s038g99 Sunday 5 Somerton Park 7/2/99

A sermon for Ash Wednesday can be found at: http://www.geocities.com/Athens/2125/011ag99.htm

"You are the salt of the earth" Mat 5.13

The image of salt is not universally seen as good in scripture. I suppose the classic example of where salt is pictured in a negative sense is Lot's wife. We are told in Genesis 19: "Then the LORD rained on Sodom and Gomorrah sulphur and fire from the LORD out of heaven; and he overthrew those cities, and all the Plain, and all the inhabitants of the cities, and what grew on the ground. But Lot's wife, behind him, looked back, and she became a pillar of salt." (vs14-26).

Jesus himself does not consider salt universally good - he compares good salt and useless salt - salt that has lost it's taste. So even Jesus' attitude to salt is ambivalent. Clearly we are bidden to do something in this world. If our faith is bland and uninteresting, we may well be described as salt that has lost it's taste.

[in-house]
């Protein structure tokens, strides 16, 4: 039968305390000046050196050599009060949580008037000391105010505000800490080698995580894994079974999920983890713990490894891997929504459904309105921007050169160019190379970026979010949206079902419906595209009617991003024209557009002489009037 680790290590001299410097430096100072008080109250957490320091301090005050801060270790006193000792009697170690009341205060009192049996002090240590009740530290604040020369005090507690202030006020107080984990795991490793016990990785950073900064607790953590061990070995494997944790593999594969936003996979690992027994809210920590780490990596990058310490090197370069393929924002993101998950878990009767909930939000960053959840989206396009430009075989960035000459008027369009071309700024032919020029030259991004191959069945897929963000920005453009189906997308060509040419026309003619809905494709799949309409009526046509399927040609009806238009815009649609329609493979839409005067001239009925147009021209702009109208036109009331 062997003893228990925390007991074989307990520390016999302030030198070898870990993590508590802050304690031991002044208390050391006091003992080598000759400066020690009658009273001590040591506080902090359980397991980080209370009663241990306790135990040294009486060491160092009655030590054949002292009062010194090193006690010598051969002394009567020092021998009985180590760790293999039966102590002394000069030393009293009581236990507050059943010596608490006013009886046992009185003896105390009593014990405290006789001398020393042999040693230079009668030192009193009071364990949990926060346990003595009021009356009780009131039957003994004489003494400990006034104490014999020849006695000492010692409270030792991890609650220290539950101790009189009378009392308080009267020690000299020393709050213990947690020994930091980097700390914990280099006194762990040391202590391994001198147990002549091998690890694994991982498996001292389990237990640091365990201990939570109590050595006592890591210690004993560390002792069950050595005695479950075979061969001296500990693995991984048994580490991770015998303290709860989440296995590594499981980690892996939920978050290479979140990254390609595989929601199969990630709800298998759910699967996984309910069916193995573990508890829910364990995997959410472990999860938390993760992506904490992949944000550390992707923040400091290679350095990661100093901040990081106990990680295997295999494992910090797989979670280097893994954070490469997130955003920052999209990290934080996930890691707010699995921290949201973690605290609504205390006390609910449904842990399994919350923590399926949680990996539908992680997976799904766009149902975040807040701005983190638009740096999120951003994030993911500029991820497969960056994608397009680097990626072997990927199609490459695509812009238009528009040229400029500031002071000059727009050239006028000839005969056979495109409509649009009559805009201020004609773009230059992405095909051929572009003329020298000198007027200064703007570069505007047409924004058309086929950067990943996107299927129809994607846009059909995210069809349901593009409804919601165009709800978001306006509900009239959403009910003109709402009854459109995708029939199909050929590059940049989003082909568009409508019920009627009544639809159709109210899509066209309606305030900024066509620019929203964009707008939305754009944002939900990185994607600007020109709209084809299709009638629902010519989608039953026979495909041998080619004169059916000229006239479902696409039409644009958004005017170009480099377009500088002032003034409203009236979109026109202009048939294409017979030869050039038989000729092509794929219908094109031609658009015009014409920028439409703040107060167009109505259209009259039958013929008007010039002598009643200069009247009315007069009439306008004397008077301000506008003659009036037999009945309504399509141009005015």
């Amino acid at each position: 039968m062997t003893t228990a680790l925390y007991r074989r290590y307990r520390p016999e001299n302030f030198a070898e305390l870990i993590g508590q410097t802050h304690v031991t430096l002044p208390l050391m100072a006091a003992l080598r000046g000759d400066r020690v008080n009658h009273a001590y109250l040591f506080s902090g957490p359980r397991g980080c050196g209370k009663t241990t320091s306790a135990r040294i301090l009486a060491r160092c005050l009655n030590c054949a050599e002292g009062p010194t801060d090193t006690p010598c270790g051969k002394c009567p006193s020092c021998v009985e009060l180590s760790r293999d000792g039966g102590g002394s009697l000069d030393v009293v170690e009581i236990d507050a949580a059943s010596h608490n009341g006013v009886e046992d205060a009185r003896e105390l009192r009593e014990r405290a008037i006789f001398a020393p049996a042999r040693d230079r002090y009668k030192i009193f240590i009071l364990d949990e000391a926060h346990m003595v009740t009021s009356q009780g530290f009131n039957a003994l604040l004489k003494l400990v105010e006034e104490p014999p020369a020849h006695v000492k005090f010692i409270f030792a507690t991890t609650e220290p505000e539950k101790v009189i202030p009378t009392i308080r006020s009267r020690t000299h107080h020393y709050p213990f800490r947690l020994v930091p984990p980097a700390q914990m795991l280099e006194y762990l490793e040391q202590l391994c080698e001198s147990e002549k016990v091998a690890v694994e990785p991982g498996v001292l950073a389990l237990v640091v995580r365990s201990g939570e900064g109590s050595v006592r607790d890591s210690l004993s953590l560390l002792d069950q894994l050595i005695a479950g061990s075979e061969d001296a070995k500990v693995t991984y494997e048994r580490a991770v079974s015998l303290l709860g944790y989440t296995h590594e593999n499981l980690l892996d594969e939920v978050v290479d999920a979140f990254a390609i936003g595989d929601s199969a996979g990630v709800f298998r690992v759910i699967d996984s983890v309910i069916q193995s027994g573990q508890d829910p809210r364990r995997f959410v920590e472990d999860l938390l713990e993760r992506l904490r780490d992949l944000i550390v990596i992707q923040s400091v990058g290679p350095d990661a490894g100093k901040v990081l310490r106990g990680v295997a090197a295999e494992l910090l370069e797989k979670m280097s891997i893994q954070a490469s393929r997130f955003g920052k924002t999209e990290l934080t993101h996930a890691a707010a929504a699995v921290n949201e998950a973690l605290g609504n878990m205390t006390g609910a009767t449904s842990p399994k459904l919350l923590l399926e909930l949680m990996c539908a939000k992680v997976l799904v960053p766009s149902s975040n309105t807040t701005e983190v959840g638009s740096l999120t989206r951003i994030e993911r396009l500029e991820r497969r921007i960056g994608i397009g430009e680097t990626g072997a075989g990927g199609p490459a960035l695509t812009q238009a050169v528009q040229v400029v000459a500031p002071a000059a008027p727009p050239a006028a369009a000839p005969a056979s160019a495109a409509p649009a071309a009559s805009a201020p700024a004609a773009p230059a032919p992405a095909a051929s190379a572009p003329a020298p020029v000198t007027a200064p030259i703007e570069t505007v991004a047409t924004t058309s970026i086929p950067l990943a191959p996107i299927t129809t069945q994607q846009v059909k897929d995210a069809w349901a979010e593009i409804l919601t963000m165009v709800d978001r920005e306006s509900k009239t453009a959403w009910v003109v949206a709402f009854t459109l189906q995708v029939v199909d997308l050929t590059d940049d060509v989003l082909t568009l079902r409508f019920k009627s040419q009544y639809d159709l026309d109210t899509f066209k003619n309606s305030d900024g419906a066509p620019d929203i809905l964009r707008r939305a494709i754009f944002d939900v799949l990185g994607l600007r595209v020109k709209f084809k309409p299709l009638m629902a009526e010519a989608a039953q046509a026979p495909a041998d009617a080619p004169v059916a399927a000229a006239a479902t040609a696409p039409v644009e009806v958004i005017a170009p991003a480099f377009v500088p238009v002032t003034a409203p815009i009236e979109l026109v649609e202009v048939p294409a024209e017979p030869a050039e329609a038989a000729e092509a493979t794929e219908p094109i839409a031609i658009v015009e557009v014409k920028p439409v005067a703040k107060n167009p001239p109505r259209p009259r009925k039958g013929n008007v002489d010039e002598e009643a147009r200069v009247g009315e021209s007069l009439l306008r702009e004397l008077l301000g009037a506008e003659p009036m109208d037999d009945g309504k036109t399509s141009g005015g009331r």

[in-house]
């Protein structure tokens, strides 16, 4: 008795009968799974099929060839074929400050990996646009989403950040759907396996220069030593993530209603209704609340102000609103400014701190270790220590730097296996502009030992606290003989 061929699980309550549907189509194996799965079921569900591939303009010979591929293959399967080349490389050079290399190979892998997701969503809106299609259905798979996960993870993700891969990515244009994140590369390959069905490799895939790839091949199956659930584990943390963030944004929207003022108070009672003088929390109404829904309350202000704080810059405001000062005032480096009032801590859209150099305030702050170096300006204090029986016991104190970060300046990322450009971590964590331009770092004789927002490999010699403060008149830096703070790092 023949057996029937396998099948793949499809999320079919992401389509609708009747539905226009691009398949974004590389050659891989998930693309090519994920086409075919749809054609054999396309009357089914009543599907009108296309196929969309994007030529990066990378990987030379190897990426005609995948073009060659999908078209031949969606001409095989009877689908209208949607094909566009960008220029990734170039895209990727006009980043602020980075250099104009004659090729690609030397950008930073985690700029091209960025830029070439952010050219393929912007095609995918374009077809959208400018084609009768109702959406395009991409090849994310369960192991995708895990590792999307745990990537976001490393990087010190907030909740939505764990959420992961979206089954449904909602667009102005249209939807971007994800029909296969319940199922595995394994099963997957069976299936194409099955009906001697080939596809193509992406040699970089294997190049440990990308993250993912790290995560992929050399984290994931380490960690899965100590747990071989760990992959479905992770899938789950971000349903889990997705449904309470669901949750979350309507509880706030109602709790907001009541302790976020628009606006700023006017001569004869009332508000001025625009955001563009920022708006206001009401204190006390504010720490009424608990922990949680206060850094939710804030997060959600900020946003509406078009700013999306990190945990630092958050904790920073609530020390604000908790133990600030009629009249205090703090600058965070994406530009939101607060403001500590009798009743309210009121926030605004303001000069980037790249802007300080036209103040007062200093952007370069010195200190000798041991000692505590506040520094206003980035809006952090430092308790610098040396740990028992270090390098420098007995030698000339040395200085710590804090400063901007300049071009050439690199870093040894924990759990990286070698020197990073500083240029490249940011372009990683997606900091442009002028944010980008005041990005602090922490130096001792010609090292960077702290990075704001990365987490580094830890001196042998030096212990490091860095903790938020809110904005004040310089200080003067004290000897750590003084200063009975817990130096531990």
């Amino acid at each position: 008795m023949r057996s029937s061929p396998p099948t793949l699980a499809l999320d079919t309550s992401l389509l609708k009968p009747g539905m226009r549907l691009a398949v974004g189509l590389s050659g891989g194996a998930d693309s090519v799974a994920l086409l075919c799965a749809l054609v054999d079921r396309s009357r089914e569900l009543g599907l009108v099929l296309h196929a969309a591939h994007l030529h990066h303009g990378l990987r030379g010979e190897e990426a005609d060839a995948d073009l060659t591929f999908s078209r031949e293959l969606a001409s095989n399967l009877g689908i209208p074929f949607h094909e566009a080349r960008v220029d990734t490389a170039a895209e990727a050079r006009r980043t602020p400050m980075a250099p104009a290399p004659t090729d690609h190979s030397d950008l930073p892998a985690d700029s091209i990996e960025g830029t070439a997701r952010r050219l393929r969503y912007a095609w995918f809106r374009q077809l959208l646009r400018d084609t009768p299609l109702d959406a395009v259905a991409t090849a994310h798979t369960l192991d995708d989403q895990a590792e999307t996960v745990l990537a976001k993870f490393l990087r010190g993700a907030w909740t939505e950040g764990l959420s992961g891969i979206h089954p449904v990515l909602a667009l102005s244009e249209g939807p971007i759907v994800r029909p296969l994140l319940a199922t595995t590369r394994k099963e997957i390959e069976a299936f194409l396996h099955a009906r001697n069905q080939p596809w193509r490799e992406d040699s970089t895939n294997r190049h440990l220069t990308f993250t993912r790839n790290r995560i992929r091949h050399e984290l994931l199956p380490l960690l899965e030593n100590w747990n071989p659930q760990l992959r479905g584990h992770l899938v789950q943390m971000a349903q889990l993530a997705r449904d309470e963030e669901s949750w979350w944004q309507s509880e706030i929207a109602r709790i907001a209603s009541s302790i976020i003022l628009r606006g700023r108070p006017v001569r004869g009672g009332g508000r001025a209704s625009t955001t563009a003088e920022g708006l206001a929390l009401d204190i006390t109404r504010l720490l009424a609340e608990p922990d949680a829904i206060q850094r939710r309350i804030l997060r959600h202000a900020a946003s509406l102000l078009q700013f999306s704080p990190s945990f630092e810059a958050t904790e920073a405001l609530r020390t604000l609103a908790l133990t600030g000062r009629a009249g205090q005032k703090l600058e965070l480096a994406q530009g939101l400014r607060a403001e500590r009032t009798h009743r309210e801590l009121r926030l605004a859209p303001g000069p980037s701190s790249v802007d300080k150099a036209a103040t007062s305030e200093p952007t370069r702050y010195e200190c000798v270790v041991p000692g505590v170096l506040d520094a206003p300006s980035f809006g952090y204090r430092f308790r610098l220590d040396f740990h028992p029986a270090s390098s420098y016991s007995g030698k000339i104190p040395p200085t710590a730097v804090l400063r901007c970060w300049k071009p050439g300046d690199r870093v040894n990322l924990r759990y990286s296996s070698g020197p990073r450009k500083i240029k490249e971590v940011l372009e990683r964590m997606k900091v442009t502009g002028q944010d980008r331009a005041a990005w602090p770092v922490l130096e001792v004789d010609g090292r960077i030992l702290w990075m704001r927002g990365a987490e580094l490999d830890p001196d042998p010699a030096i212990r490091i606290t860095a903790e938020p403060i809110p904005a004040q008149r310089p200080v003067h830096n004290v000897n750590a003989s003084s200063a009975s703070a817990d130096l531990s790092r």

And so Christianity, in an attempt not to be bland, tries to confront the world. The world often sees the Church forever complaining about this injustice or that, opposing immorality and the passing of the "good old days" - when "men were men and women were women and we knew the difference!". And of course there is no lack of things in the world that we might complain about. Everything from environmental vandalism to some young people's (sometimes we are deluded into thinking it's universal) lack of respect for the elderly and institutions of society. The Church has often, in it's championing the cause of the poor (a good thing to do), has often come across that it would run the country better than the politicians and public service (a rather tenuous suggestion). And I think it has become something of a paradigm for many other occupations to follow what they see as the Church's example. So I have frequently cause to wonder if some journalists in the print media think that they could run the State better than the politicians and the public service, also. Most recently I could well have come to the conclusion that some think that they could devise a more equitable and fair system for choosing who should study medicine at tertiary level :-)